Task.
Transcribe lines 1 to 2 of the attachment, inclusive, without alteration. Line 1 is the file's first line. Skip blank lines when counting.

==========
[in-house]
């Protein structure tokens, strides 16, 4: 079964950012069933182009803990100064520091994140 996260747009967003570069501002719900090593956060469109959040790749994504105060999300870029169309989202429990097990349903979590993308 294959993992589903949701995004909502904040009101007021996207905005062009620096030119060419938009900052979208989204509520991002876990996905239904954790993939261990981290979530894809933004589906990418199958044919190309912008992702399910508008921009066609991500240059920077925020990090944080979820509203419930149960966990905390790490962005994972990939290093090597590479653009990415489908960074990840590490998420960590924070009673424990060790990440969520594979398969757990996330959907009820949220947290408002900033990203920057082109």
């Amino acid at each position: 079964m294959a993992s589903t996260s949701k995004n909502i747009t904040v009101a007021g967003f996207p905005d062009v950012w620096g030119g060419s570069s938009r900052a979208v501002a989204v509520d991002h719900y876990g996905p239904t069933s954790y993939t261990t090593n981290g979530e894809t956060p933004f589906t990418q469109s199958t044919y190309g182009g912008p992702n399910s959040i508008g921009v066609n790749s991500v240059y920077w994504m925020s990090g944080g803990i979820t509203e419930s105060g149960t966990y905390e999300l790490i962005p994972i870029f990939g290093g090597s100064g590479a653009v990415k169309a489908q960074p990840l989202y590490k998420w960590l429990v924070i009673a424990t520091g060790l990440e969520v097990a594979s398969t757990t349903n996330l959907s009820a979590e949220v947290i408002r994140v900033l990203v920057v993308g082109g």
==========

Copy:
[in-house]
């Protein structure tokens, strides 16, 4: 079964950012069933182009803990100064520091994140 996260747009967003570069501002719900090593956060469109959040790749994504105060999300870029169309989202429990097990349903979590993308 294959993992589903949701995004909502904040009101007021996207905005062009620096030119060419938009900052979208989204509520991002876990996905239904954790993939261990981290979530894809933004589906990418199958044919190309912008992702399910508008921009066609991500240059920077925020990090944080979820509203419930149960966990905390790490962005994972990939290093090597590479653009990415489908960074990840590490998420960590924070009673424990060790990440969520594979398969757990996330959907009820949220947290408002900033990203920057082109």